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Bad Breath

Bad breath (halitosis) is a social concern. It can be a health issue, too.

Signs &

Symptoms

Causes

Treatment

Questions
to Ask

Self-Care /

Prevention

Image of man plugging his nose.

•  A bad odor from the mouth. To detect this, wipe the back of your tongue with a piece of white, sterile gauze. After 5 minutes, smell the gauze for an odor.

•  An unpleasant taste is in the mouth.

•  You are told you have bad breath.

Bacteria on the tongue, dry mouth, and strong odors of food, such as garlic and onions, are common causes of bad breath. Other causes are smoking, alcohol, ill-fitting dentures, and infections of the gums or teeth. Less often, bad breath is due to another problem, such as a sinus infection or indigestion.

The Self-Care/Prevention items listed on this page treat most cases of bad breath. If not, your dentist can prescribe:

•  A special toothpaste.

•  A mouth rinse.

•  A special brush.

•  A tongue scraper.

•  An antimicrobial solution.

•  Practice good oral hygiene.

•  If you wear dentures, clean and care for them as advised by your dentist.

•  Don’t smoke. Limit or avoid alcohol.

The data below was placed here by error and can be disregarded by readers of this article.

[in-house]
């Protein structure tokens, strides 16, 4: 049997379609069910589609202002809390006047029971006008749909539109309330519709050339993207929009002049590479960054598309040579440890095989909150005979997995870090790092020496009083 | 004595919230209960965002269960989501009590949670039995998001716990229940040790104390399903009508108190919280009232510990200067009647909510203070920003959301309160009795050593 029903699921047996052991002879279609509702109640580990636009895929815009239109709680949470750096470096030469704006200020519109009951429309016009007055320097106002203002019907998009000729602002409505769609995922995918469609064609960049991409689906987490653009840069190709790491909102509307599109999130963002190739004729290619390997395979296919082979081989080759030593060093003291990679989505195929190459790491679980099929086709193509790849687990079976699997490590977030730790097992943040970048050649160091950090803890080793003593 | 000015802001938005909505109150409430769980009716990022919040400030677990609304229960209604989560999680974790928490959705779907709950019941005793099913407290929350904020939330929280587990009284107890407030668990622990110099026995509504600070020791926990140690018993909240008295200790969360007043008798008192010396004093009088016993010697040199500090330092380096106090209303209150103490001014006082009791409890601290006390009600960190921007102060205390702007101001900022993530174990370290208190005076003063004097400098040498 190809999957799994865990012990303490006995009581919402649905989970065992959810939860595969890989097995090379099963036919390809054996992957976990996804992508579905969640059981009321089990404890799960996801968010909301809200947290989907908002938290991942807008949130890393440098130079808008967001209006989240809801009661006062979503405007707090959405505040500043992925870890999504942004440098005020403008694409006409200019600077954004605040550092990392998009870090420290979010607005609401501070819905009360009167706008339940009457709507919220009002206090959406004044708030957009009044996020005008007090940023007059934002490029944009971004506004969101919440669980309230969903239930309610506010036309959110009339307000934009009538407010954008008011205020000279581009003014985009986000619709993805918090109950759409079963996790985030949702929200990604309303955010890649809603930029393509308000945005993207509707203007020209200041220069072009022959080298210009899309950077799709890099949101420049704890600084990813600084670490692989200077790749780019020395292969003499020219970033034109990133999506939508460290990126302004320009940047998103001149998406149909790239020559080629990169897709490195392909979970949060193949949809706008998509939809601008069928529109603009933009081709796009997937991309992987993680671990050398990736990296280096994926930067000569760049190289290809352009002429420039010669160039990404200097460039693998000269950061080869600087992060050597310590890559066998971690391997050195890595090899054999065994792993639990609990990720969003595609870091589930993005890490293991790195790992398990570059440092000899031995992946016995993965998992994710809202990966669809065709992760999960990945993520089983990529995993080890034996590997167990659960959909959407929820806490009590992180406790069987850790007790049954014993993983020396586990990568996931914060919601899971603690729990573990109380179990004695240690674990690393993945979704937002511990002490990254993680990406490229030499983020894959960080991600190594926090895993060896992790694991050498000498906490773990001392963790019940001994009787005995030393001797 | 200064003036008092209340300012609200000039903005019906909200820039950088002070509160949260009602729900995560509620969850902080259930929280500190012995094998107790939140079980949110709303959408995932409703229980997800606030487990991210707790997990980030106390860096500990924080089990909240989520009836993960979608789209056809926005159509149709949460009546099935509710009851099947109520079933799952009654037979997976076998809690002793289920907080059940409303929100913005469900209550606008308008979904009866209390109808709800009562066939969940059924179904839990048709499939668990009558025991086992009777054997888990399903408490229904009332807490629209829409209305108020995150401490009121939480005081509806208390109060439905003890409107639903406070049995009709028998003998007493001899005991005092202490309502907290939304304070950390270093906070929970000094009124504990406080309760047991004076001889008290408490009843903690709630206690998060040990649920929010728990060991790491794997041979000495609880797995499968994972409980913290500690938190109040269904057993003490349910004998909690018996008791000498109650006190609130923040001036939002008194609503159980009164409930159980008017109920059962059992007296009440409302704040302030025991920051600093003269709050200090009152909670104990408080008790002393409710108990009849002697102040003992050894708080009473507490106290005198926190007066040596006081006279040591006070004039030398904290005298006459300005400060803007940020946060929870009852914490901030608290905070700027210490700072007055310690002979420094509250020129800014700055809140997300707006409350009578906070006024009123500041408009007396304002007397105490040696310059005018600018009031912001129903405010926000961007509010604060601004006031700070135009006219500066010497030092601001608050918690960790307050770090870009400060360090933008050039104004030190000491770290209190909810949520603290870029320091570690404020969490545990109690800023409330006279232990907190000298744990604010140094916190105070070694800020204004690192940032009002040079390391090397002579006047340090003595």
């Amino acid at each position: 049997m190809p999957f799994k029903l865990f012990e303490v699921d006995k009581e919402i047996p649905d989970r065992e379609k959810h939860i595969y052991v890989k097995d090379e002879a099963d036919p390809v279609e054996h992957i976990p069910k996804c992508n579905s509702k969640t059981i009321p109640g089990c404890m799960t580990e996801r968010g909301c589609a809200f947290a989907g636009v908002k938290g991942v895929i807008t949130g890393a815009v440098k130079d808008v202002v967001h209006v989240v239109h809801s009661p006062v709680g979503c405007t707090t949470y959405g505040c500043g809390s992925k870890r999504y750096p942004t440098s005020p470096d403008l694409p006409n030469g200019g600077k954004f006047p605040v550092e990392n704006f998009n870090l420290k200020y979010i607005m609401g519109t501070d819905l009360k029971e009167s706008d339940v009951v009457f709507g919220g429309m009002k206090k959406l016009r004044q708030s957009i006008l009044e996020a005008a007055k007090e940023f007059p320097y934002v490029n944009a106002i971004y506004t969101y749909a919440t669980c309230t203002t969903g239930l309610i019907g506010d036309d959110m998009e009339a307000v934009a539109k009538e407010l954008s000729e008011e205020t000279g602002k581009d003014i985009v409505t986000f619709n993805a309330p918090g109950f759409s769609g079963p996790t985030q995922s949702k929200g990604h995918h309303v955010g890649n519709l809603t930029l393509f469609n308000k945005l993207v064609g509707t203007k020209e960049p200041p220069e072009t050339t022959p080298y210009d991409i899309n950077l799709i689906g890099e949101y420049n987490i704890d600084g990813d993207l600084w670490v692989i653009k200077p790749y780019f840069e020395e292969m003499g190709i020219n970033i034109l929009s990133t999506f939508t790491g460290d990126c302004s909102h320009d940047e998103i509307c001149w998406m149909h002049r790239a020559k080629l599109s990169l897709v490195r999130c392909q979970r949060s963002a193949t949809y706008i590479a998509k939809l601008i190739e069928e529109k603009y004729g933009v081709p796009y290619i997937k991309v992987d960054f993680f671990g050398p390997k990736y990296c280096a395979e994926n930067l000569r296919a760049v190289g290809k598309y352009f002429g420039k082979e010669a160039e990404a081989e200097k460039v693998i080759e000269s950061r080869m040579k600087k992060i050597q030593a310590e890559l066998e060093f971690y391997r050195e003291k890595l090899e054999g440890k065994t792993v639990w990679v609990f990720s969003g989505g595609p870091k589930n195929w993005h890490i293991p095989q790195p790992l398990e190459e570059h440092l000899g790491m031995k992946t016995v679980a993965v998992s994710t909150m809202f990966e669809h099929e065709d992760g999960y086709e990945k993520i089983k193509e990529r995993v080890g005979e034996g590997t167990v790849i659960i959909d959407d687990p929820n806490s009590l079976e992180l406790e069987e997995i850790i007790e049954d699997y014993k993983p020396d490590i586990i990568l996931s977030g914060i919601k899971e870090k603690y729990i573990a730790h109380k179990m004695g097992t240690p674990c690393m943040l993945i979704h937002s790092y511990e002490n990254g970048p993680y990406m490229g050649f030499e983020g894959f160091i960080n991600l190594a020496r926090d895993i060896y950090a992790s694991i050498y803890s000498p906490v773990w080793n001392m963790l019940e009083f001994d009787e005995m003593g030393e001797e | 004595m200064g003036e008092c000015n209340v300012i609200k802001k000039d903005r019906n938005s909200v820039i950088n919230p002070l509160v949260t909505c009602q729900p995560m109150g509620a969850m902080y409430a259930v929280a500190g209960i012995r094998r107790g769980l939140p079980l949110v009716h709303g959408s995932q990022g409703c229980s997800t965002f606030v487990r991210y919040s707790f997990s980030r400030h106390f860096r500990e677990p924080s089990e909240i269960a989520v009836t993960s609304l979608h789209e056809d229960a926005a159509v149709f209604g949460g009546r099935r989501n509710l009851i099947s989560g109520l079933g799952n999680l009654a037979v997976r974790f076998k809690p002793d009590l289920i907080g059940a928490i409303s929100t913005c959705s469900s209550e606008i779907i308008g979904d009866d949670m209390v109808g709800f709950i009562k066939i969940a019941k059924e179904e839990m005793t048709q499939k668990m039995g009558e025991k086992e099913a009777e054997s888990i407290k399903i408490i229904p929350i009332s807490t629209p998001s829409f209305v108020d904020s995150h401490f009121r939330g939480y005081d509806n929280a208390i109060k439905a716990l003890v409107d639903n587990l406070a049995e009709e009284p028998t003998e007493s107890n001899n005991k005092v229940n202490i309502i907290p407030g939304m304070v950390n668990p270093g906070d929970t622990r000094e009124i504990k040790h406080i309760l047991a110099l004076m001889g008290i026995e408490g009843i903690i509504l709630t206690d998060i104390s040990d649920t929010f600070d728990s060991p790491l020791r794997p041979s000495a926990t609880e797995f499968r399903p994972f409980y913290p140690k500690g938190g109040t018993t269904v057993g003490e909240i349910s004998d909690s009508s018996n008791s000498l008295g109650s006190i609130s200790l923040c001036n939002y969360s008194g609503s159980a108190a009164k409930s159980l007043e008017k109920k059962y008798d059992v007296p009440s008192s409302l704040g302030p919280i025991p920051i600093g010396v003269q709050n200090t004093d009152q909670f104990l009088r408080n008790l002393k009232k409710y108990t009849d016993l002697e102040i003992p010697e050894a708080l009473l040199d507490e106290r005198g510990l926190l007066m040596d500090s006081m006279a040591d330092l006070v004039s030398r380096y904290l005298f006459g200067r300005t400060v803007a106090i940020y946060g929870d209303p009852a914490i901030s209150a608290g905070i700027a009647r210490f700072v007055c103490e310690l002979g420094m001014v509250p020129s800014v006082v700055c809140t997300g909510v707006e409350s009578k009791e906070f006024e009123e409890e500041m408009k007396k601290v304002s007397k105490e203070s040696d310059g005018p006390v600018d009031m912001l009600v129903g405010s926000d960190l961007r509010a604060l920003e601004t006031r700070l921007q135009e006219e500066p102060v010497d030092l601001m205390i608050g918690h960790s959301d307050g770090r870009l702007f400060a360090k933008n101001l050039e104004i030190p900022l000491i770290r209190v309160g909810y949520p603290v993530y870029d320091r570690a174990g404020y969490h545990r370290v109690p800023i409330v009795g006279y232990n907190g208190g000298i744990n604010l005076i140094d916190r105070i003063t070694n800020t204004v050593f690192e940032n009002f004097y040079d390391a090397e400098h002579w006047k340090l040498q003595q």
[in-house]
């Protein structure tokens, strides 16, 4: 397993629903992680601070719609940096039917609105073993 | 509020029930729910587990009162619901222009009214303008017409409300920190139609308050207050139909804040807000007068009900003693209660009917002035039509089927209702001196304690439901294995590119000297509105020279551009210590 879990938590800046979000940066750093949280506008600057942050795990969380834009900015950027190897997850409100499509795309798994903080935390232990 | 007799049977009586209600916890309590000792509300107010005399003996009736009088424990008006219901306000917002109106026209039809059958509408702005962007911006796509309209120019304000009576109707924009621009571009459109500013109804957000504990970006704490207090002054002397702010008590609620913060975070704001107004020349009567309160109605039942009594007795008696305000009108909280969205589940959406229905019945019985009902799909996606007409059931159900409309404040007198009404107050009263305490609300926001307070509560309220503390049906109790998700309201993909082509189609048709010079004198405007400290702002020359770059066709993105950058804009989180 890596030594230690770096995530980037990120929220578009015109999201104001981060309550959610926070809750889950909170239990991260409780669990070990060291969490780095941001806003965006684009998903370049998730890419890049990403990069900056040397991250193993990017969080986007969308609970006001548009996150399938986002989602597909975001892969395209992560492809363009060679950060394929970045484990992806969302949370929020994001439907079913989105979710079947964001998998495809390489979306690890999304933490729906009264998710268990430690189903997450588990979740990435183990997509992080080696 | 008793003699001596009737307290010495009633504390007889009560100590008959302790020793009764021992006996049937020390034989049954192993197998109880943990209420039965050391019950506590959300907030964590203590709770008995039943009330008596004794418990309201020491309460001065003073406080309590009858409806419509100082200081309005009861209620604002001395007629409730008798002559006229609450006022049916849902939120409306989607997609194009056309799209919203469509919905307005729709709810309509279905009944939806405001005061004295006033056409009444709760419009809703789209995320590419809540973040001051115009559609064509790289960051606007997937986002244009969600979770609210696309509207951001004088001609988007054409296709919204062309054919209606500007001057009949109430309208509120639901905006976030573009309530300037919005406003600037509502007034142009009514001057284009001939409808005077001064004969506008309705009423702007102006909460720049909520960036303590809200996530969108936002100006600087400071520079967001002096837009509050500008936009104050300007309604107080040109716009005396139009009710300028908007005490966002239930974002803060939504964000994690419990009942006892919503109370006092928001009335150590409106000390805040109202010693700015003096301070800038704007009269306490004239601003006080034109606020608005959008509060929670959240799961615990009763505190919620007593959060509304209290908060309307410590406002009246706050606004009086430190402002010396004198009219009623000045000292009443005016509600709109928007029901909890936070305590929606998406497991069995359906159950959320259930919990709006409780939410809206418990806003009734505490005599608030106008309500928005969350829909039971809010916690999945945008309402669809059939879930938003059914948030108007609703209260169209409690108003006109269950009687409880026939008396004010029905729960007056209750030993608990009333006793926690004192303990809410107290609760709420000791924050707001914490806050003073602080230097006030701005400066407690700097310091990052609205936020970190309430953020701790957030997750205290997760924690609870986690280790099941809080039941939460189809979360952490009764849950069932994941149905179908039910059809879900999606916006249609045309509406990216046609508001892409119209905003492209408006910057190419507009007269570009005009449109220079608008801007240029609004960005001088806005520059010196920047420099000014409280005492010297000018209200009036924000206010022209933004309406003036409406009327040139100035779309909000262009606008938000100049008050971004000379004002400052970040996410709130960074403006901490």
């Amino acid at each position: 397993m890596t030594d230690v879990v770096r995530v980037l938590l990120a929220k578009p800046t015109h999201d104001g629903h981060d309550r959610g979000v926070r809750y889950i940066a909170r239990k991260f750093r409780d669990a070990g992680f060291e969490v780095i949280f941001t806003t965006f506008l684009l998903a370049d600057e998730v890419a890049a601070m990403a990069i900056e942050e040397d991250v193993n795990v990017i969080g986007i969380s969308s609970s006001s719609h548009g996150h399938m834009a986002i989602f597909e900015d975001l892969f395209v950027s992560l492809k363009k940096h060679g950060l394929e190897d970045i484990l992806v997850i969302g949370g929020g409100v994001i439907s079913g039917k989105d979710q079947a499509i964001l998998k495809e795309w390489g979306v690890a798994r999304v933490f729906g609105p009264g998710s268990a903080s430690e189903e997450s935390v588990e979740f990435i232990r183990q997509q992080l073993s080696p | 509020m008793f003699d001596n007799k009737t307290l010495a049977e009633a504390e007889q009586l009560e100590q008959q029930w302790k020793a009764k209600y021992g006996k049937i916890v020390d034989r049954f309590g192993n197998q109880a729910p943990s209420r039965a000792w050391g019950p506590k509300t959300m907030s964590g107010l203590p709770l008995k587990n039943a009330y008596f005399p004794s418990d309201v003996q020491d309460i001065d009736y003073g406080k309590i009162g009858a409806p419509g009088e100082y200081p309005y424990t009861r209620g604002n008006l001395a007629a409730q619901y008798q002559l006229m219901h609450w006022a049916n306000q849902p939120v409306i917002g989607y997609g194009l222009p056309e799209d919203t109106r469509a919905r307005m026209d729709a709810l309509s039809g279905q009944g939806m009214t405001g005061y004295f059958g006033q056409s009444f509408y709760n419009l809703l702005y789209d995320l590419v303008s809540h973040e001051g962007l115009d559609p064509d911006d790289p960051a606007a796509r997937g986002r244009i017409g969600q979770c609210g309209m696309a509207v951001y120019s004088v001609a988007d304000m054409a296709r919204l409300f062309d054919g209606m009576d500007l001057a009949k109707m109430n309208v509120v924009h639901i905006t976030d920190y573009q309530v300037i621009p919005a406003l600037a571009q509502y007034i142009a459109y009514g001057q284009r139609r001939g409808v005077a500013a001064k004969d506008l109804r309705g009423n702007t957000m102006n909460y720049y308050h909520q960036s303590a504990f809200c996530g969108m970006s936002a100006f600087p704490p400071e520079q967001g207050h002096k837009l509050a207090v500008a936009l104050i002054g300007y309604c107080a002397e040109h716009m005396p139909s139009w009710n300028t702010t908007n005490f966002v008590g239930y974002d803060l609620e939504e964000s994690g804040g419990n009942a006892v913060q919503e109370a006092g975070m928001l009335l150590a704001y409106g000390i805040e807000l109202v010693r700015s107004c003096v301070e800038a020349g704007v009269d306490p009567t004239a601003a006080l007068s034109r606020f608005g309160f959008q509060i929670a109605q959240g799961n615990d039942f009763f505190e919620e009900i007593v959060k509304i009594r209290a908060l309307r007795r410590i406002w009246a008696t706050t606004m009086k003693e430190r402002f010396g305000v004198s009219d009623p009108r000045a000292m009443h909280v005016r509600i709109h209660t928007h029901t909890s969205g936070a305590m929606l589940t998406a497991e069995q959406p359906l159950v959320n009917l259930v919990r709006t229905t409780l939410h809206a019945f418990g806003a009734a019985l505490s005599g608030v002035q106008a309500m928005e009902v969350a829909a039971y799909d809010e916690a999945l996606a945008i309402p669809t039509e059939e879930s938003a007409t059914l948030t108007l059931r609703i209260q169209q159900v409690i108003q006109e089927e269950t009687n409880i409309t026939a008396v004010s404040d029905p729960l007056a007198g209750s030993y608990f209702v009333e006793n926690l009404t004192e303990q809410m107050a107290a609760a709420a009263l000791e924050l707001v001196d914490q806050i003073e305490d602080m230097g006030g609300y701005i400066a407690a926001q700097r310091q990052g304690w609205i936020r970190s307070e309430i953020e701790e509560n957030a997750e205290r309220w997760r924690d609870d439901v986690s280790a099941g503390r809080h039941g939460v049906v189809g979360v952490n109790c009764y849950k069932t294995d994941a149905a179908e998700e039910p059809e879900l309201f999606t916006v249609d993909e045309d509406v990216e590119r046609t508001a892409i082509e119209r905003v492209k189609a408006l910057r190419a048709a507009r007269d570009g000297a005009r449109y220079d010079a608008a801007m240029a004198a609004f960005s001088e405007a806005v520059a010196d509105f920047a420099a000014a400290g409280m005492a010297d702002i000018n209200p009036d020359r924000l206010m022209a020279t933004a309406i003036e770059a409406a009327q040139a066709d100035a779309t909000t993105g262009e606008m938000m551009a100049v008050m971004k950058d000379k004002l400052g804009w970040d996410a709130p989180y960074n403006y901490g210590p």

•  To prevent dry mouth, drink plenty of water and other liquids.

•  Use a baking soda toothpaste. Brush your teeth and tongue. Do this after all meals, if you can. If not, rinse your mouth with water, chew parsley, mint leaves, celery, or carrots after meals.

•  Don’t rely on mouthwash or mints. They mask bad breath and help cause it, because they dry out the mouth. Try chlorophyll tablets.

•  Eat at regular times. Eat nutritious foods. Limit sugary foods.

•  Chew sugarless gum or suck on lemon or other citrus drops. These help make saliva. Saliva helps deal with bacteria on the teeth and washes away food particles.

This website is not meant to substitute for expert medical advice or treatment. Follow your doctor’s or health care provider’s advice if it differs from what is given in this guide.

 

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